Romney or Obama: Pakistan
Leaders will Pay Price for Continued U.S. Drone Attacks (The Frontier Post,
few high-value militants have been killed, while innocent civilians are mowed
down. On the basis of objective surveys human rights groups have carried out, this
tragic loss is intolerable and colossal. ... if leaders across Pakistan's political
spectrum are not colluding in this adventurism, how is it that the drones are
able to conduct their attacks without ever being intercepted or challenged?"
What is the impact of the public's anti-drone marches and protestations by
the ruling establishment? There has been no letup whatever in U.S. drone
attacks on our tribal areas. Just days ago, North Waziristan Agency was struck
again, killing three people and wounding many more. Neither is there is any foreseeable
possibility of an end to CIA drone adventurism in Pakistan, even if Republican
presidential challenger Mitt Romney makes it to the White House.
In Monday’s foreign policy debate with President Barack
Obama, Romney made it unambiguously clear that he would continue the incumbent’s
policy of drone incursions. Indeed, given the CIA’s reported plans to beef
up its drone fleet, there is every chance that in the coming years, these
assaults on our territory would be stepped up, not slowed down.
It would be unwise for Islamabad leaders not to
be fully aware of the dire repercussions U.S. drone adventurism hold for Pakistan's
national cohesion and solidarity. Although the American warlords persist with
the fabrication of saying that they only kill militants and that the collateral
damage is minimal, the global human rights community continues to issue shrill warnings
of the falseness of such claims.
Only a few high-value militants have been killed, while innocent
civilians are mowed down. On the basis of objective surveys human rights groups
have carried out, this tragic loss is intolerable and colossal. And it is not
just rights workers at the U.N. who have joined in the outcry. Even American
university researchers have spoken up. And their conclusions are indeed devastating:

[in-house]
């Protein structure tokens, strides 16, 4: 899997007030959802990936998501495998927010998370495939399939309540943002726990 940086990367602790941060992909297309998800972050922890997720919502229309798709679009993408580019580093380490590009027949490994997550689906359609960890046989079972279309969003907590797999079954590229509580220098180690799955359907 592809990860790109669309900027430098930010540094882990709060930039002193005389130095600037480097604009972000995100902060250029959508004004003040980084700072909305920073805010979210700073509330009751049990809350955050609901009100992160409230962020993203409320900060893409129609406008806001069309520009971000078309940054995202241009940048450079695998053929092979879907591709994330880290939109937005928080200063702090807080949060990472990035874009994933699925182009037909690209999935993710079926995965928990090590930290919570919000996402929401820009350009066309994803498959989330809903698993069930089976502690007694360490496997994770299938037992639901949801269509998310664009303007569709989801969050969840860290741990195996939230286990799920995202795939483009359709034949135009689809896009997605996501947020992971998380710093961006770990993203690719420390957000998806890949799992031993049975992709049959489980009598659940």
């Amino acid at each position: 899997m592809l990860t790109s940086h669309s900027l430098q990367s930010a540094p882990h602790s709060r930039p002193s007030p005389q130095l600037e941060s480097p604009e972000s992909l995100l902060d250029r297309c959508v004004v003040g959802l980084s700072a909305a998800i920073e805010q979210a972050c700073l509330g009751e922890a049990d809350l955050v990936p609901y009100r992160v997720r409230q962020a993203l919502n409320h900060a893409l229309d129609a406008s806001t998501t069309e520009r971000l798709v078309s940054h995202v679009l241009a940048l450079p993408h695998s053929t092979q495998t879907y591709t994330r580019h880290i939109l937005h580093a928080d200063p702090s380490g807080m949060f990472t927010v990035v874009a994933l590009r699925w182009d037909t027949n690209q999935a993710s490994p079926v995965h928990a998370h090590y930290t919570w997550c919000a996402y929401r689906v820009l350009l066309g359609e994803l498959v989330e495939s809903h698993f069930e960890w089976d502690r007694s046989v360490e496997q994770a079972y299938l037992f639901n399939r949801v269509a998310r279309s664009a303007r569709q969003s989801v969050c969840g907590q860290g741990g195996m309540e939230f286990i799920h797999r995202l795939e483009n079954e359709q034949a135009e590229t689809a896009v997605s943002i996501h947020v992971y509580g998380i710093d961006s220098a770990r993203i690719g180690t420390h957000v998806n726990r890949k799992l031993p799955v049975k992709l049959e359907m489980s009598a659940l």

compared to a handful of high-value militants, twice as many civilians are
killed in these drone strikes.
The establishment in Islamabad should not underestimate the
dire impact of this civilian holocaust on our national solidarity, particularly
when the general impression, which is not wrong, is that our leaders, across
the political spectrum, are very much aboard with this American adventurism. For
one thing, it is not just people in the tribal areas who are convinced that the
noises against drone incursions emitted by our civilian and military leaders are
for public consumption only, but the rest of the country as well.
And it wasn't only the revelation of U.S. diplomatic cables by
WikiLeaks or official leaks in the American media that convinced them of this. The
freedom to operate in our airspace that drones enjoy to carry out their
assaults are just as responsible. The common reasoning goes like this: if leaders
across the political spectrum are not colluding in this adventurism, how is it
that the drones are able to conduct their attacks without ever being intercepted
or challenged? These convictions have been further reinforced voices often
heard in our military that our air force lacks the capacity to shoot down the
intruding drones, and that even if it was to try, consent from the political
leadership would be needed to do so.
Second, no one in the establishment should live under the
illusion that the killing of our civilians comes without consequences. Under
the contrary, they will be severe. Not only the aggrieved families feel the pain
of the loss of life and limb on the part of their loved ones. All Pakistanis are
outraged at this holocaust. If people in the establishment are under the impression
that such outrage is directed exclusively at the Americans, they are badly
mistaken. It is just as directed against the Pakistani state and greatly
endangers our national solidarity and integrity.
If anyone in Islamabad's halls of decision making wishes to
het an inkling of the truth of this, they need only to observe hostility with
which residents of North Waziristan react to even a mention that our military
is preparing to launch an operation in the agency. They have even gotten to the
point of threatening to migrate to Afghanistan en masse to seek Afghan
government support for coping with such an eventuality. And this is the tribal
agency in which residents bear the brunt of U.S. drone adventurism, living
under constant fear of America's murderous incursions. Given this, the level of
the outrage against the Pakistani state can be well imagined.
The establishment had better think long and hard about how
to dissuade America's warlords from continuing this drone adventurism and
explore viable alternatives for decimating terrorists who pose no less an
existential threat to us.